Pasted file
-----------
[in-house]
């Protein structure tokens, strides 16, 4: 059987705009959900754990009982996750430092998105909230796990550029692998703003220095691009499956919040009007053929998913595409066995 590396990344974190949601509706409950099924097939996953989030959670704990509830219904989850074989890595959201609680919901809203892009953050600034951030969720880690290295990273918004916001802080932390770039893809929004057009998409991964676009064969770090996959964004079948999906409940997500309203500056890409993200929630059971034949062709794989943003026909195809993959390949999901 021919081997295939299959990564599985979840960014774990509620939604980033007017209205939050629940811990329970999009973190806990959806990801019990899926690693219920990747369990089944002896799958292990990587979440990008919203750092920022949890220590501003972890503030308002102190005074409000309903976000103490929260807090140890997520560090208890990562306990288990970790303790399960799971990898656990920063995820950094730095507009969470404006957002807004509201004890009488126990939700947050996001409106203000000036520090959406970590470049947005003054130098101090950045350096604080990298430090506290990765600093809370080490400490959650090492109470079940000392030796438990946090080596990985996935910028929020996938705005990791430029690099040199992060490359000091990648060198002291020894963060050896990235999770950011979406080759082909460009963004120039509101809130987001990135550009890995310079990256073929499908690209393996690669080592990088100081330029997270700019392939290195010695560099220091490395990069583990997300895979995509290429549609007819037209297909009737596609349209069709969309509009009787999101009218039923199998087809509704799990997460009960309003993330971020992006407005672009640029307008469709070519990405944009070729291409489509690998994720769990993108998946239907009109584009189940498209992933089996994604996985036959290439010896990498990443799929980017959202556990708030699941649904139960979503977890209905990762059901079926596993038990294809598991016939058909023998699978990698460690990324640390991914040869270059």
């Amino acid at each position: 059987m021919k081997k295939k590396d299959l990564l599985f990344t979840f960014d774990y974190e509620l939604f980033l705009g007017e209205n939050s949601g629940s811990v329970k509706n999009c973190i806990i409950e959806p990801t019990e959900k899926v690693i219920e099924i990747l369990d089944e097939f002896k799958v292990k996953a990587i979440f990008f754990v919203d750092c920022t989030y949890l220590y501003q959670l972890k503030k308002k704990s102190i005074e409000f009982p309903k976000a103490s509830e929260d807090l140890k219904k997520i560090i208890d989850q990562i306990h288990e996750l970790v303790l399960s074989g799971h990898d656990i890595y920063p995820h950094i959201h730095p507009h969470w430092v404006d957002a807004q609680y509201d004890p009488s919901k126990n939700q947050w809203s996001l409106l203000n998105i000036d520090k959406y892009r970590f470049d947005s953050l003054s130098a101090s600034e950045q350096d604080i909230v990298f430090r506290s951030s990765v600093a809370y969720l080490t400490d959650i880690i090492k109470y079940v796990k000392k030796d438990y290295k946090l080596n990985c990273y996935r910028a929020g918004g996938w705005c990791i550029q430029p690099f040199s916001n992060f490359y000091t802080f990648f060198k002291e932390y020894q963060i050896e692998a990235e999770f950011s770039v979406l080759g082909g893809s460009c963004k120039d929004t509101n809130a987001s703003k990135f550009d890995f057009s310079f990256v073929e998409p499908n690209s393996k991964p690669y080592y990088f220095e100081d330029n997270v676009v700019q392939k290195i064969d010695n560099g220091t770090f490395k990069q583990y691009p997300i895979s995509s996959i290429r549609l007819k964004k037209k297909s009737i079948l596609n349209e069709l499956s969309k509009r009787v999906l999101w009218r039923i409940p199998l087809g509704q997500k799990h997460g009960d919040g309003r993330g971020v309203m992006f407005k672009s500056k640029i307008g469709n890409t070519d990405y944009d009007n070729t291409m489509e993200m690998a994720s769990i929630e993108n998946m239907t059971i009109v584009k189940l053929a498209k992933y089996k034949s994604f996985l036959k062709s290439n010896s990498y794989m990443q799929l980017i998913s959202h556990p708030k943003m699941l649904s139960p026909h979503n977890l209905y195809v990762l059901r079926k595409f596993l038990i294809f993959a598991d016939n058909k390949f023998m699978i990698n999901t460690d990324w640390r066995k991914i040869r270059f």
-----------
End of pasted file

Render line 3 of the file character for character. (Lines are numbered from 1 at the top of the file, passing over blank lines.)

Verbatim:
């Amino acid at each position: 059987m021919k081997k295939k590396d299959l990564l599985f990344t979840f960014d774990y974190e509620l939604f980033l705009g007017e209205n939050s949601g629940s811990v329970k509706n999009c973190i806990i409950e959806p990801t019990e959900k899926v690693i219920e099924i990747l369990d089944e097939f002896k799958v292990k996953a990587i979440f990008f754990v919203d750092c920022t989030y949890l220590y501003q959670l972890k503030k308002k704990s102190i005074e409000f009982p309903k976000a103490s509830e929260d807090l140890k219904k997520i560090i208890d989850q990562i306990h288990e996750l970790v303790l399960s074989g799971h990898d656990i890595y920063p995820h950094i959201h730095p507009h969470w430092v404006d957002a807004q609680y509201d004890p009488s919901k126990n939700q947050w809203s996001l409106l203000n998105i000036d520090k959406y892009r970590f470049d947005s953050l003054s130098a101090s600034e950045q350096d604080i909230v990298f430090r506290s951030s990765v600093a809370y969720l080490t400490d959650i880690i090492k109470y079940v796990k000392k030796d438990y290295k946090l080596n990985c990273y996935r910028a929020g918004g996938w705005c990791i550029q430029p690099f040199s916001n992060f490359y000091t802080f990648f060198k002291e932390y020894q963060i050896e692998a990235e999770f950011s770039v979406l080759g082909g893809s460009c963004k120039d929004t509101n809130a987001s703003k990135f550009d890995f057009s310079f990256v073929e998409p499908n690209s393996k991964p690669y080592y990088f220095e100081d330029n997270v676009v700019q392939k290195i064969d010695n560099g220091t770090f490395k990069q583990y691009p997300i895979s995509s996959i290429r549609l007819k964004k037209k297909s009737i079948l596609n349209e069709l499956s969309k509009r009787v999906l999101w009218r039923i409940p199998l087809g509704q997500k799990h997460g009960d919040g309003r993330g971020v309203m992006f407005k672009s500056k640029i307008g469709n890409t070519d990405y944009d009007n070729t291409m489509e993200m690998a994720s769990i929630e993108n998946m239907t059971i009109v584009k189940l053929a498209k992933y089996k034949s994604f996985l036959k062709s290439n010896s990498y794989m990443q799929l980017i998913s959202h556990p708030k943003m699941l649904s139960p026909h979503n977890l209905y195809v990762l059901r079926k595409f596993l038990i294809f993959a598991d016939n058909k390949f023998m699978i990698n999901t460690d990324w640390r066995k991914i040869r270059f």